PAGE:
My friend and I had spent a couple of days sightseeing in Vienna and had even taken a boat cruise down the River Danube to the villages of Melk and Krems.

Today I was going solo as she had some family visiting time planned.  So I decided to follow one of the walking tours shown on the tourist map.

I started at the Friedensbrucke metro stop with a short walk along the River Danube.  This is a lovely area with several “artsy” sections and many cafes along the way.  As it was almost lunch time, I decided to get a Viennese version of a street vendor hot dog!  It was absolutely delicious!



Once lunch was done, I worked my way through the narrow streets to one of the main attractions, Stephansdom, Vienna’s towering Gothic cathedral.   The Viennese affectionately refer to the bell tower as Steffi.  However,  at 136.7 metres (448 ft) high, it is far from diminutive or little!  The cathedral is one of the tallest churches in the world.



In a perfect example of how old and new can co-exist harmoniously, across from Stephandsom is the modern Haas-Haus.  It is fun to try and capture the reflection of the cathedral in the windows.


Continuing onto Stephenplatz, in the exact geographic center of Vienna, which is a very busy square surrounded by exclusive shops and cafés.

Just off the square, near where the horse drawn carriages park, is a beautiful little church called Peterskirche (St. Peter’s Church).  There were several posters advertising concerts that were to be performed there.  I thought perhaps I would go to one of them.  As I walked into the church I discovered that there was already a wonderful free concert in progress.  It was a university music student who was performing his masters thesis.  It was so enjoyable to take a little break in such beautiful surroundings while listening to such stirring music.  He received a standing ovation and performed two encores.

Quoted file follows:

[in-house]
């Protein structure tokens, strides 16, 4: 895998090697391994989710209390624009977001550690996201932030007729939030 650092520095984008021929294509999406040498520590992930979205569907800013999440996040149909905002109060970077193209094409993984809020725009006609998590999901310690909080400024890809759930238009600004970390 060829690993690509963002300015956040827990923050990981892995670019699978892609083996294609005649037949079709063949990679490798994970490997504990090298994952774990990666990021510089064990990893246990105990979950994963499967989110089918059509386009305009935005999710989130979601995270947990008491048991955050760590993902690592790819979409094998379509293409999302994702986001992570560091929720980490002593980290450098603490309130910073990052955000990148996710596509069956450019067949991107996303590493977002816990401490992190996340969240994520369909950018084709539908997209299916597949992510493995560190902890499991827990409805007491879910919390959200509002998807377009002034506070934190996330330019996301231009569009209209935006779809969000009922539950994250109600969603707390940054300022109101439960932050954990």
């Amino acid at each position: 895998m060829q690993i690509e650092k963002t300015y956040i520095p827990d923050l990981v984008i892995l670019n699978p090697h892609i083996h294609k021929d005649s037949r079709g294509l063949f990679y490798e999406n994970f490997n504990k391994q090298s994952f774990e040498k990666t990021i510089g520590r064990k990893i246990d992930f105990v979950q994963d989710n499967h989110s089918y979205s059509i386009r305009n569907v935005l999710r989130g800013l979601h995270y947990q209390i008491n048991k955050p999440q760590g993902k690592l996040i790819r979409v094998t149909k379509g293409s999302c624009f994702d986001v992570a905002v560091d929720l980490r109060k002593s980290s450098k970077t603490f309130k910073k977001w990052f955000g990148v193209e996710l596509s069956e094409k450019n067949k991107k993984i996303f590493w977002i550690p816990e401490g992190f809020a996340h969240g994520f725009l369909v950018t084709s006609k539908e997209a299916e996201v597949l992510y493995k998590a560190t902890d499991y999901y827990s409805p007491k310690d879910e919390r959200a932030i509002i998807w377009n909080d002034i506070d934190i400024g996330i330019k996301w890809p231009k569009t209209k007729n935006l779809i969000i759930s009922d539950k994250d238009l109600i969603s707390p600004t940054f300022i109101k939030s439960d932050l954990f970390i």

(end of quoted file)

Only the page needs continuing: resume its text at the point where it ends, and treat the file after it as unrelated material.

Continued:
Leaving the church and following Graben street to the end and onto Kohlmarkt street and then onto Michaelerplatz.  In Michaelerplatz you will see the Raiffeisenbank building.  Designed by Adolf Loos and built in 1911, the simple clean lines of this design was very controversial for its time.  Because of the lack of ornamentation on the façade, it was referred to as the ‘house without eyebrows’.  The controversy even delayed the completion of the building. Finally Loos promised to decorate several facade windows with flower pots as shown below.


Also on Michaelerplatz is the entrance to the Hofburg Palace.  The Hofburg Palace is now the location of several museums and state offices; including the Imperial Apartments, the Sisi Museum and the famous Spanish Riding School, which unfortunately had already closed for the summer when I visited.

Onto Heldenplatz and the Burgring section of the Ringstraße boulevard where the Kunsthistorisches Museum and the Naturhistorische Museum are located.


Turn left onto Burgring and into the Burggarten where the Mozart memorial can be found.


The final stop on the walk was to meet my friend at the Café Landtmann on the corner of Lowelstraße 22 and the Ringstraße boulevard.  Established in 1873, this café is a popular meeting place for actors, politicians, officials, and journalists.


The Viennese Waltz walk is a lovely way to dance through this beautiful European city.